I am spending the afternoon working from Pier 45 of Hudson River Park, just across from Christopher and 10th Streets. Not only is the temperature a comfortable ~75 degrees, but there’s a clean-air breeze (though sometimes a bit strong), cool open-air water sprayers, green grass, enclaves of trees, and dozens of very happy people laying about in the sun with a minimum of clothing. And perhaps most important for my ability to be here working, there’s open wireless internet and a few tables in the shade.
The cooling effect of winds that pass over the Hudson is strongest in the spring, sometimes too strong, due to the cool water temperatures. You can actually get a good sense of the conditions at this particular park by checking out the NYHOPS Castle Point Buoy weather station, which is in the open water on the other side of the Hudson. Right now, here are the temperature plots for Central Park (87 degrees) and the Buoy (77 degrees).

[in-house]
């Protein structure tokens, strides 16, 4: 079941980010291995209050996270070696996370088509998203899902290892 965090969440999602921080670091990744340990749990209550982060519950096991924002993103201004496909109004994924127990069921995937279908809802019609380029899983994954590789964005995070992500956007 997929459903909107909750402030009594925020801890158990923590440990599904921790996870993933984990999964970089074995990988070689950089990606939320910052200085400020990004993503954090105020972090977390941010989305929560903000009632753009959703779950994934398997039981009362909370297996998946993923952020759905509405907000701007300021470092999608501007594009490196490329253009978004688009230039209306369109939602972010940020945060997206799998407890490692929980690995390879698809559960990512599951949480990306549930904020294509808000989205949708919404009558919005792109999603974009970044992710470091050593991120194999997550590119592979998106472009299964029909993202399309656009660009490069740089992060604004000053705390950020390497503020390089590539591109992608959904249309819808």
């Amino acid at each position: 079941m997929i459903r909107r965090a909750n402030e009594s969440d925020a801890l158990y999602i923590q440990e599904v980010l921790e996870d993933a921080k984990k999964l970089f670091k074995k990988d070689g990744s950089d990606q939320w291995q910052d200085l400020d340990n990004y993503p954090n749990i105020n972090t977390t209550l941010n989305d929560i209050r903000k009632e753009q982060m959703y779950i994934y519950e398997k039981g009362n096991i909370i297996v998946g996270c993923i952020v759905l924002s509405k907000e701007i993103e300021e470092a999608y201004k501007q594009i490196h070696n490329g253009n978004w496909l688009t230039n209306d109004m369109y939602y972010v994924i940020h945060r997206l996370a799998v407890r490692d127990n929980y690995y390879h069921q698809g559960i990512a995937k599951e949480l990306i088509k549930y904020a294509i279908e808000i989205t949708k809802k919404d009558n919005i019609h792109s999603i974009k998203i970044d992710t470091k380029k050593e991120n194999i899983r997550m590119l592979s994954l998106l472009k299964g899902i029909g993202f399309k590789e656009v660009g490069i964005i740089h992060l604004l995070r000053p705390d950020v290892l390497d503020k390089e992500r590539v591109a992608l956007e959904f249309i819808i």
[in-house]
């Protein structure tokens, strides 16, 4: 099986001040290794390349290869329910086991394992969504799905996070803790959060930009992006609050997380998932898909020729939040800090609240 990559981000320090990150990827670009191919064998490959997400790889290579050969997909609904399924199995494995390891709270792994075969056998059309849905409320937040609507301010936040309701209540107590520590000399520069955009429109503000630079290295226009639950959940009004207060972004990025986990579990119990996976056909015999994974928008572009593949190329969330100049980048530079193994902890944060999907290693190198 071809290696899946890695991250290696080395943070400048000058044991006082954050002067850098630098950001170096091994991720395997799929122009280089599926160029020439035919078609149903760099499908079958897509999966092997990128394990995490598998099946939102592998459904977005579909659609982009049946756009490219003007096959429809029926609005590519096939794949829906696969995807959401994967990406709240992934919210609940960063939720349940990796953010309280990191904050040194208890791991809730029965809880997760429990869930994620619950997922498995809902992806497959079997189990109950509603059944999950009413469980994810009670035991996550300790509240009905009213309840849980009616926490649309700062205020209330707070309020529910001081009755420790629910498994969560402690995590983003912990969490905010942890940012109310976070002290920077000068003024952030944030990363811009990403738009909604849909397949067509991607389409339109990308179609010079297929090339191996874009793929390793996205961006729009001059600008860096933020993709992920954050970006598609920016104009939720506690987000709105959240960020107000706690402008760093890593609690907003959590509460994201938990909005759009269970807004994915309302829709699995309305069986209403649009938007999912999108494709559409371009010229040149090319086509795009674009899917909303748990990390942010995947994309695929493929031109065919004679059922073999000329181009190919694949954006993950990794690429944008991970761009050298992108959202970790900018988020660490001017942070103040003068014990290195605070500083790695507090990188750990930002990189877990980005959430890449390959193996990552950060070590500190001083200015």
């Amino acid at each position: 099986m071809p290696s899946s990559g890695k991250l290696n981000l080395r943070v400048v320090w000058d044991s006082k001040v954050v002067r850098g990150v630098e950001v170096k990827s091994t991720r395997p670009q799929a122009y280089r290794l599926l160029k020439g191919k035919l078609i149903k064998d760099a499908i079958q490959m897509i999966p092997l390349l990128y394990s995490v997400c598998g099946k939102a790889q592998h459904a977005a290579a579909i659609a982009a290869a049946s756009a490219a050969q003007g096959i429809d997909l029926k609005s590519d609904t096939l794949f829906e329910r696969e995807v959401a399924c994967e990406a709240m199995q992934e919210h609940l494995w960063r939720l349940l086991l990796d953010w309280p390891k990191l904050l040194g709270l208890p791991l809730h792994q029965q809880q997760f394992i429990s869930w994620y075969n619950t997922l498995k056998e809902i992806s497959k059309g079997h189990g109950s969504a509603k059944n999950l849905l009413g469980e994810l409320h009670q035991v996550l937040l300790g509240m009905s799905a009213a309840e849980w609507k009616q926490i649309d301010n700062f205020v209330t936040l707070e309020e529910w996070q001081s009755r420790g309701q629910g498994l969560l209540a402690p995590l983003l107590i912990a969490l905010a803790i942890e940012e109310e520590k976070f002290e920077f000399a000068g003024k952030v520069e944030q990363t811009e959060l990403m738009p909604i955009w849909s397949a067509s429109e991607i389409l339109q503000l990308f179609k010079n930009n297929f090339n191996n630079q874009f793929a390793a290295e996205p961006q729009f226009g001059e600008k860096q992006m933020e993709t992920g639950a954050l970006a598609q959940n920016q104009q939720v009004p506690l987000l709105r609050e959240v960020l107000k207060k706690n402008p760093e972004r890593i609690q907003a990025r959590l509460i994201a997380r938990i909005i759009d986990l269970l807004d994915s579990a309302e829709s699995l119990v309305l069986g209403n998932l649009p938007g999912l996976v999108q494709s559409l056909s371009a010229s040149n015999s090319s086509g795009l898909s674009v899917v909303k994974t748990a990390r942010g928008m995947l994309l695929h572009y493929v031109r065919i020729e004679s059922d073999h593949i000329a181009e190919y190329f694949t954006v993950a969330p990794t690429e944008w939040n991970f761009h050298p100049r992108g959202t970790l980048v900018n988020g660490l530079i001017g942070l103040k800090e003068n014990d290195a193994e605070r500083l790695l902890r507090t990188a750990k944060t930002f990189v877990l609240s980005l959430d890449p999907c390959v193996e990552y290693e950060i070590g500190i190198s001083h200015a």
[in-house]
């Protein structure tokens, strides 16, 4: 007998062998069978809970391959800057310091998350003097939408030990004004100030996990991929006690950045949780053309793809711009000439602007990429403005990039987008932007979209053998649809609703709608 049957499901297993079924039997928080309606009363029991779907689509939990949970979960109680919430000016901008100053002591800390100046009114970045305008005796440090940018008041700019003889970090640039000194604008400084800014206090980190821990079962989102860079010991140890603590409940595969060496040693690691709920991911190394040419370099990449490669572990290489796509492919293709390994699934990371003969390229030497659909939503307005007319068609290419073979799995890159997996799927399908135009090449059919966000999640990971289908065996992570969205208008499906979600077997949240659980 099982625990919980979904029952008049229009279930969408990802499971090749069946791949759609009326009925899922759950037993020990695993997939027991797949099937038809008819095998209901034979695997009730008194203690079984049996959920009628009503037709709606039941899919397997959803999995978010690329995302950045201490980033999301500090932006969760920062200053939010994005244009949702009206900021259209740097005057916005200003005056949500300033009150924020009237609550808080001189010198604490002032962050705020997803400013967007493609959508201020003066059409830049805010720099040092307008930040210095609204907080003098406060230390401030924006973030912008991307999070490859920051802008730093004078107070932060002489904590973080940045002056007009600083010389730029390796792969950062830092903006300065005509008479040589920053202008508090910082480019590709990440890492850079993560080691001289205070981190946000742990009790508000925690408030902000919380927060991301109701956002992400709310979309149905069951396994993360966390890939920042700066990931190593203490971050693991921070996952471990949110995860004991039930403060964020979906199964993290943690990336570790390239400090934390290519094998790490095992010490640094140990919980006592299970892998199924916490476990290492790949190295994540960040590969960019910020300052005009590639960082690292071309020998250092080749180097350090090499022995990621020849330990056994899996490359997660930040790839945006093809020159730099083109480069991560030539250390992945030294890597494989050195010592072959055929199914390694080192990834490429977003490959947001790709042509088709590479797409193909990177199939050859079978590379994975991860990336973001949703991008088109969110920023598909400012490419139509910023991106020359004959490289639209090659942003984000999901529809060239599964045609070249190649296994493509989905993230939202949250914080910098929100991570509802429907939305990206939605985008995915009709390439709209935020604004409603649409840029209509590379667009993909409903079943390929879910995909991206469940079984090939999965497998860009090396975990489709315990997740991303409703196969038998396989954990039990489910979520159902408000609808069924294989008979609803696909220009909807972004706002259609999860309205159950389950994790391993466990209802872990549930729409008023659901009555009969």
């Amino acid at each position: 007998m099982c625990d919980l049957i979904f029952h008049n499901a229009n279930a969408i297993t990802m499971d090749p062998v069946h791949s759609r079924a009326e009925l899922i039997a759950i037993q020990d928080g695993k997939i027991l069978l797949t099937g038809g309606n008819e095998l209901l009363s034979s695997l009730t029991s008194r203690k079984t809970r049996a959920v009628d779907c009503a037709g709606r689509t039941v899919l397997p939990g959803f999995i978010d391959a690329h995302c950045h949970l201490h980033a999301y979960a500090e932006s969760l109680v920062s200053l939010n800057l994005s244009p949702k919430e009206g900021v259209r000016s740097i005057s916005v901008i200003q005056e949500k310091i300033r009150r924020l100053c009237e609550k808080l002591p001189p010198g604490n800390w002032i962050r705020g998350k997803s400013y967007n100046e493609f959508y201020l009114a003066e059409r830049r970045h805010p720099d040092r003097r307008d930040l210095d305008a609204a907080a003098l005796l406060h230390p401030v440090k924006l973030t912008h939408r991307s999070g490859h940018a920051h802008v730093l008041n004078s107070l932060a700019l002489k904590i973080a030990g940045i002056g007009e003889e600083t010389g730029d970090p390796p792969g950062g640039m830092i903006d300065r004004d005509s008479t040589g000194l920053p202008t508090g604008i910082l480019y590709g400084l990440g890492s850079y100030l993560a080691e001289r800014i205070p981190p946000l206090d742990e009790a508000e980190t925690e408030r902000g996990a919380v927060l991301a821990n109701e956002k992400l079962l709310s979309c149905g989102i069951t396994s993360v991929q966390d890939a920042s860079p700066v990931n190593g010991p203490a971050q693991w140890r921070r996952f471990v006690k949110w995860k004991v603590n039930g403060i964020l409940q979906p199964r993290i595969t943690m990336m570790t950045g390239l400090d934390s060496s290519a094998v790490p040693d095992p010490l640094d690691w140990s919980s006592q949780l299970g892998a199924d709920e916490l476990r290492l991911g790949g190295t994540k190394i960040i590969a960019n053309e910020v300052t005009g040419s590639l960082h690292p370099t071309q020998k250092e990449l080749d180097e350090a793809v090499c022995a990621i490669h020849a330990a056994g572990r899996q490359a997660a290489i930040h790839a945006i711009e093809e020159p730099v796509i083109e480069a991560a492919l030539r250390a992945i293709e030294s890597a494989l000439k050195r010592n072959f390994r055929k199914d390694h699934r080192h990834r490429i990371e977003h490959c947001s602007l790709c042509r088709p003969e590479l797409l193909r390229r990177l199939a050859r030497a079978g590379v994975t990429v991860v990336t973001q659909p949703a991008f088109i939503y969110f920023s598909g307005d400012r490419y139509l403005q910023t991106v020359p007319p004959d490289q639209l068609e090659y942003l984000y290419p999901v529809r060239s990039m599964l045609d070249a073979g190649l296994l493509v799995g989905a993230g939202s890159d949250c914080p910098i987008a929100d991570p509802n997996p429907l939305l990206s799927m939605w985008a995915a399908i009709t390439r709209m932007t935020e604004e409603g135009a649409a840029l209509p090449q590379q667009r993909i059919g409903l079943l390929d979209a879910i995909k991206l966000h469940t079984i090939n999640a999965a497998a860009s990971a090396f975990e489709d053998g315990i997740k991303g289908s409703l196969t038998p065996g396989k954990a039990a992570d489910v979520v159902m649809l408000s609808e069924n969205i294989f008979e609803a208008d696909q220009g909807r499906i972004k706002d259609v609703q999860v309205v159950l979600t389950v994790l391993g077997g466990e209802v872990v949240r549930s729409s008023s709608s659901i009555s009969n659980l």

The water temperature mainly governs the cooling effect, though if there is no wind, then there is no cooling effect. The Hudson’s water temperature has been in the mid-to-upper 60′s for the past four days, also measured on the Castle Point Buoy (not shown). The wind direction is also important — a south wind blows along the Hudson, so has a lot of time for cooling over the water, whereas a west wind blows across the Hudson, and does not.
You might wonder why Central Park temperatures were similarly hot each of the last three days, but high temperatures on the water (Castle Point buoy) have decreased each day — May 30th was actually hotter on the water. This is because the winds were light and variable on the afternoon of the 30th, and there is very little loss of heat from the air to the water when the wind is weak.
Today, the wind on this side of the river is gusting to about 15 or 20 miles per hour, plenty enough to cool the air, but also plenty enough to give me a headache … I guess I’ll head to the office!